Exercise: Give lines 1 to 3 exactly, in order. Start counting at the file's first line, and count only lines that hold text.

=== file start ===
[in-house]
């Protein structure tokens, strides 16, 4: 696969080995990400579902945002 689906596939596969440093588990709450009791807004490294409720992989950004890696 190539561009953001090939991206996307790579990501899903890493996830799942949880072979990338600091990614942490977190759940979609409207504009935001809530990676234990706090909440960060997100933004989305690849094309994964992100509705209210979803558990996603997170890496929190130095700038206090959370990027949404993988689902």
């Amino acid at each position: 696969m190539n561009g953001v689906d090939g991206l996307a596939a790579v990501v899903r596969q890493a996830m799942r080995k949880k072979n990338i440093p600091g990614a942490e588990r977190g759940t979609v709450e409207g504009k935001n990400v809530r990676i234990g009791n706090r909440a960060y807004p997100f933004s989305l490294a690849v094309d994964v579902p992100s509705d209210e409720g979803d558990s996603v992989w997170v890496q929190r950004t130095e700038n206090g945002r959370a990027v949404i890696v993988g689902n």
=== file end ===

[in-house]
């Protein structure tokens, strides 16, 4: 696969080995990400579902945002 689906596939596969440093588990709450009791807004490294409720992989950004890696 190539561009953001090939991206996307790579990501899903890493996830799942949880072979990338600091990614942490977190759940979609409207504009935001809530990676234990706090909440960060997100933004989305690849094309994964992100509705209210979803558990996603997170890496929190130095700038206090959370990027949404993988689902």
């Amino acid at each position: 696969m190539n561009g953001v689906d090939g991206l996307a596939a790579v990501v899903r596969q890493a996830m799942r080995k949880k072979n990338i440093p600091g990614a942490e588990r977190g759940t979609v709450e409207g504009k935001n990400v809530r990676i234990g009791n706090r909440a960060y807004p997100f933004s989305l490294a690849v094309d994964v579902p992100s509705d209210e409720g979803d558990s996603v992989w997170v890496q929190r950004t130095e700038n206090g945002r959370a990027v949404i890696v993988g689902n």